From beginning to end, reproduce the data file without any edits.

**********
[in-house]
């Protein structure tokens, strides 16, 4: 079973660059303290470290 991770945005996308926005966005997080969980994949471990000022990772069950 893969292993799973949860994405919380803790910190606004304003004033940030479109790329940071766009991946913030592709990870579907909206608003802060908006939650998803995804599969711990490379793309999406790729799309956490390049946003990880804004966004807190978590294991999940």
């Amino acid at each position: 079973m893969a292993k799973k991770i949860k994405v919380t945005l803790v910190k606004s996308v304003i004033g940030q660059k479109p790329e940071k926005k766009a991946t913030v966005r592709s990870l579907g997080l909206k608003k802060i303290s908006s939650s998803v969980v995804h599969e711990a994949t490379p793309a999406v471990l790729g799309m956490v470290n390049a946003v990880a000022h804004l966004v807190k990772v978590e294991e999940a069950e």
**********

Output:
[in-house]
């Protein structure tokens, strides 16, 4: 079973660059303290470290 991770945005996308926005966005997080969980994949471990000022990772069950 893969292993799973949860994405919380803790910190606004304003004033940030479109790329940071766009991946913030592709990870579907909206608003802060908006939650998803995804599969711990490379793309999406790729799309956490390049946003990880804004966004807190978590294991999940």
């Amino acid at each position: 079973m893969a292993k799973k991770i949860k994405v919380t945005l803790v910190k606004s996308v304003i004033g940030q660059k479109p790329e940071k926005k766009a991946t913030v966005r592709s990870l579907g997080l909206k608003k802060i303290s908006s939650s998803v969980v995804h599969e711990a994949t490379p793309a999406v471990l790729g799309m956490v470290n390049a946003v990880a000022h804004l966004v807190k990772v978590e294991e999940a069950e």